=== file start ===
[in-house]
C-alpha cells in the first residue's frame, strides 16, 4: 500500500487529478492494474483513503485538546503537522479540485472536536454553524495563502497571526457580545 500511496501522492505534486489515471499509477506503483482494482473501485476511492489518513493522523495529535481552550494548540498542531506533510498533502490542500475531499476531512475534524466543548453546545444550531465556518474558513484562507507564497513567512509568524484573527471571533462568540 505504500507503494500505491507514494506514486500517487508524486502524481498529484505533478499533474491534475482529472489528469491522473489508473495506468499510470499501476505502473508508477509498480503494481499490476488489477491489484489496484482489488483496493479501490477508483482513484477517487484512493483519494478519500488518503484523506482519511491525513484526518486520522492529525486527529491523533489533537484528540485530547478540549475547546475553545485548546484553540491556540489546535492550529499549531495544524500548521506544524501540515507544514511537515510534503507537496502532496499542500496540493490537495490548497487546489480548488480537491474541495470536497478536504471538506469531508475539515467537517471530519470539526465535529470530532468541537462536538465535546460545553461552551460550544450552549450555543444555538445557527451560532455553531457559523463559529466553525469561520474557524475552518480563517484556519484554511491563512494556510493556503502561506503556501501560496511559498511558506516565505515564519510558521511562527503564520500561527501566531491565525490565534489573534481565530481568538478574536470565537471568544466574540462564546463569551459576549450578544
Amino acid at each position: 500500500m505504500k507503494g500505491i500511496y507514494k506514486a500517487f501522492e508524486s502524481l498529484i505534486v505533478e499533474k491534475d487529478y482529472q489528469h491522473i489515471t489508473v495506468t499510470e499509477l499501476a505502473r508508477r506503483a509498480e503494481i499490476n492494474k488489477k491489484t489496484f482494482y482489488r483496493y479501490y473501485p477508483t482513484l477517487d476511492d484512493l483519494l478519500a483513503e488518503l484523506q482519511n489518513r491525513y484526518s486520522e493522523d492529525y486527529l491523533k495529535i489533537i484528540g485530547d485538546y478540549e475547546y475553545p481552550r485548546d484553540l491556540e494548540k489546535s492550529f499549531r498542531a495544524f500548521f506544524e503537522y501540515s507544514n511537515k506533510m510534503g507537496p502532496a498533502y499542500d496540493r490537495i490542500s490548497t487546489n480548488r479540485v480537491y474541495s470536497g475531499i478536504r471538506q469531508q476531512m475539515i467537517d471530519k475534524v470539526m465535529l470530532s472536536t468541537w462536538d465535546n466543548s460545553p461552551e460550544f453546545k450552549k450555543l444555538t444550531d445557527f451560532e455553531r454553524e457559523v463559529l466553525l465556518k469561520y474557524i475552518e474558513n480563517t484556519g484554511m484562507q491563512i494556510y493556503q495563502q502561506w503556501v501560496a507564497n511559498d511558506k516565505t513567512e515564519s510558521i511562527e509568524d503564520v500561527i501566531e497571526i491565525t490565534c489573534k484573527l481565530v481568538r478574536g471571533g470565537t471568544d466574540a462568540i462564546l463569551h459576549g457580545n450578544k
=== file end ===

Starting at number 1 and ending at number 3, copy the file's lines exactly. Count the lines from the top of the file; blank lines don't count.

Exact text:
[in-house]
C-alpha cells in the first residue's frame, strides 16, 4: 500500500487529478492494474483513503485538546503537522479540485472536536454553524495563502497571526457580545 500511496501522492505534486489515471499509477506503483482494482473501485476511492489518513493522523495529535481552550494548540498542531506533510498533502490542500475531499476531512475534524466543548453546545444550531465556518474558513484562507507564497513567512509568524484573527471571533462568540 505504500507503494500505491507514494506514486500517487508524486502524481498529484505533478499533474491534475482529472489528469491522473489508473495506468499510470499501476505502473508508477509498480503494481499490476488489477491489484489496484482489488483496493479501490477508483482513484477517487484512493483519494478519500488518503484523506482519511491525513484526518486520522492529525486527529491523533489533537484528540485530547478540549475547546475553545485548546484553540491556540489546535492550529499549531495544524500548521506544524501540515507544514511537515510534503507537496502532496499542500496540493490537495490548497487546489480548488480537491474541495470536497478536504471538506469531508475539515467537517471530519470539526465535529470530532468541537462536538465535546460545553461552551460550544450552549450555543444555538445557527451560532455553531457559523463559529466553525469561520474557524475552518480563517484556519484554511491563512494556510493556503502561506503556501501560496511559498511558506516565505515564519510558521511562527503564520500561527501566531491565525490565534489573534481565530481568538478574536470565537471568544466574540462564546463569551459576549450578544
Amino acid at each position: 500500500m505504500k507503494g500505491i500511496y507514494k506514486a500517487f501522492e508524486s502524481l498529484i505534486v505533478e499533474k491534475d487529478y482529472q489528469h491522473i489515471t489508473v495506468t499510470e499509477l499501476a505502473r508508477r506503483a509498480e503494481i499490476n492494474k488489477k491489484t489496484f482494482y482489488r483496493y479501490y473501485p477508483t482513484l477517487d476511492d484512493l483519494l478519500a483513503e488518503l484523506q482519511n489518513r491525513y484526518s486520522e493522523d492529525y486527529l491523533k495529535i489533537i484528540g485530547d485538546y478540549e475547546y475553545p481552550r485548546d484553540l491556540e494548540k489546535s492550529f499549531r498542531a495544524f500548521f506544524e503537522y501540515s507544514n511537515k506533510m510534503g507537496p502532496a498533502y499542500d496540493r490537495i490542500s490548497t487546489n480548488r479540485v480537491y474541495s470536497g475531499i478536504r471538506q469531508q476531512m475539515i467537517d471530519k475534524v470539526m465535529l470530532s472536536t468541537w462536538d465535546n466543548s460545553p461552551e460550544f453546545k450552549k450555543l444555538t444550531d445557527f451560532e455553531r454553524e457559523v463559529l466553525l465556518k469561520y474557524i475552518e474558513n480563517t484556519g484554511m484562507q491563512i494556510y493556503q495563502q502561506w503556501v501560496a507564497n511559498d511558506k516565505t513567512e515564519s510558521i511562527e509568524d503564520v500561527i501566531e497571526i491565525t490565534c489573534k484573527l481565530v481568538r478574536g471571533g470565537t471568544d466574540a462568540i462564546l463569551h459576549g457580545n450578544k